Ken Whyte’s Globe and Mail op-ed on “throwing the book at libraries” over their effect on booksellers and authors is an outlier that is typically best left ignored. Days after the Globe devoted three pages to the op-ed decrying library book loans, there have been some notable responses from people such as Meera Nair and Brewster Kahle, but not even a tweet from groups such as the Association of Canadian Publishers, Access Copyright, or the Writers’ Union of Canada that the piece purports to support. I suspect that this is because there is no there there: libraries are widely regarded as essential community resources that play a critical role in learning, access to knowledge, community integration, and discovery of books. If anything, there is concern that libraries are facing significant budget cuts, which may adversely affect smaller and rural communities.
Public policy in Canada has long recognized that there is a public interest in supporting the publication of Canadian books, their distribution, and public access. That is why the Canada Book Fund has provided hundreds of millions of dollars in grants in recent years to support book publishing and promotion and why the provinces have spent millions more with their own book publishing programs. It is why the government has maintained support for Canadian ownership in the sector including retail sales, sought to strike a copyright balance between creators and users, funded libraries as integral to community access, and (as further discussed below) contributed hundreds of millions of dollars to support authors through the public lending right.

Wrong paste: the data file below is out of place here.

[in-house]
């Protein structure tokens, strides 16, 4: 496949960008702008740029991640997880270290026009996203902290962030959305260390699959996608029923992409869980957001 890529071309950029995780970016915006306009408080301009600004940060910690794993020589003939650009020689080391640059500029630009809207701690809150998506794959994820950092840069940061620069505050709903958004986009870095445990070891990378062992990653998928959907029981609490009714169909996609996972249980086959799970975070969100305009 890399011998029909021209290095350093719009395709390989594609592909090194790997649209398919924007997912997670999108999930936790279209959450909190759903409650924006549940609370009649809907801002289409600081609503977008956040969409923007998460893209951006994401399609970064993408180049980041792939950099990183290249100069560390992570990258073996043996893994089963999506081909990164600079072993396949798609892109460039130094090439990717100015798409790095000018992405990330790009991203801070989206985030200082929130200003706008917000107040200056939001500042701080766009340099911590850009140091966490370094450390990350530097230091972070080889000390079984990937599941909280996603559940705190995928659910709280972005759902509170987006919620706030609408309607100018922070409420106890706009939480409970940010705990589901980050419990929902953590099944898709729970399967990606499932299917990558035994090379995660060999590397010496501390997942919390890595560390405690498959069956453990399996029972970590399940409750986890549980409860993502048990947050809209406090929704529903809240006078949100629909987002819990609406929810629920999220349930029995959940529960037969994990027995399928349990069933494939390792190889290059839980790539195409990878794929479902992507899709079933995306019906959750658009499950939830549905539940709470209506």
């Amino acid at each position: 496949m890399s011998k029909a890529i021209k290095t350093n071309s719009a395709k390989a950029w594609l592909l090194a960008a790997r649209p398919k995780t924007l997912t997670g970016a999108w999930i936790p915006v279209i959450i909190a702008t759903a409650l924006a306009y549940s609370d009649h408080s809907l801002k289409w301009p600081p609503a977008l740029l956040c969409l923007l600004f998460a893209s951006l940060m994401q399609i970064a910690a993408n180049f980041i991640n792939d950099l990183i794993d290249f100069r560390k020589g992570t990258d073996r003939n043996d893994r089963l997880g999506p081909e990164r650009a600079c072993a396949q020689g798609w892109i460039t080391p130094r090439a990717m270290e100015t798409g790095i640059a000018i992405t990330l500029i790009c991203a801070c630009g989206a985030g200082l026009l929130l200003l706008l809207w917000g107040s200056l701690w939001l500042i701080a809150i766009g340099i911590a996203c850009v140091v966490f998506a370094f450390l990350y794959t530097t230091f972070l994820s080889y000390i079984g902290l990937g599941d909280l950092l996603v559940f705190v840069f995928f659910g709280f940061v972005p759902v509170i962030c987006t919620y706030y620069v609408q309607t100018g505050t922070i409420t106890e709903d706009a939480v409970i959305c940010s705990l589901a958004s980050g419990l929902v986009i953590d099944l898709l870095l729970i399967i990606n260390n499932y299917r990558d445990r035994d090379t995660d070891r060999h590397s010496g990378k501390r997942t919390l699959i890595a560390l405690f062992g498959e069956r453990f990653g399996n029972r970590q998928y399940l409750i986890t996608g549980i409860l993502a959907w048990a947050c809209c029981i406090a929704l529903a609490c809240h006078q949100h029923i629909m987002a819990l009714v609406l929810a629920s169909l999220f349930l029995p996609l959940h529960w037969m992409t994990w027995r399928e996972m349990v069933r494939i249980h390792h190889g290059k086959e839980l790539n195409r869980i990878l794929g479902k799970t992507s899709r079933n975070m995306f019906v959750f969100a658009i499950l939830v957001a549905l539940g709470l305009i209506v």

The net effect of these policies? As Whyte acknowledges, “there are more authors and more books than ever.” Indeed, many studies have found that libraries and bookstores have a symbiotic relationship with discovery of books and encouragement of book reading that leads to a better educated public and more robust marketplace. As Meera Nair notes in her excellent post responding to the op-ed, a study on independent booksellers in Canada released just this month which featured input from ten Canadian publishers states:
consumer research shows that most book readers frequent both libraries and bookstores. Library browsing and reading can substitute for book buying, but research data show that it also generates book purchases. Together, a public library branch and an independent bookstore will support and sustain higher levels of discovery and reading than either would generate on their own. Both have a common goal of encouraging book reading. Both share a commitment to the cultural goal of Canadians reading Canadian.
Further, a 2019 Booknet study found that books tend to stay popular longer in libraries, meaning that the majority of books that are being borrowed have limited overlap with those being sold in bookstores. The study found that 75% of book loans involved backlist titles of books that were published more than one year earlier. Meanwhile, the majority of book sales – between 55-60% – were for frontlist titles published within the prior 12 months. This distinction is important because it points to the fact that book loans from libraries actually become an important source of income for authors as their books move from the frontlist to the backlist.
How do authors garner income from library loans? The public lending right, which has paid out nearly $275 million to Canadian authors since it was established in 1986. As Rob Tiessen notes in his review of the history of Canada’s public lending right, the PLR is not a matter of copyright (indeed, if it were included in the Copyright Act there would be a need to provide equal treatment to all authors and Canadian authors would receive far less). Rather, it is a government funding program that provides support exclusively to Canadian authors.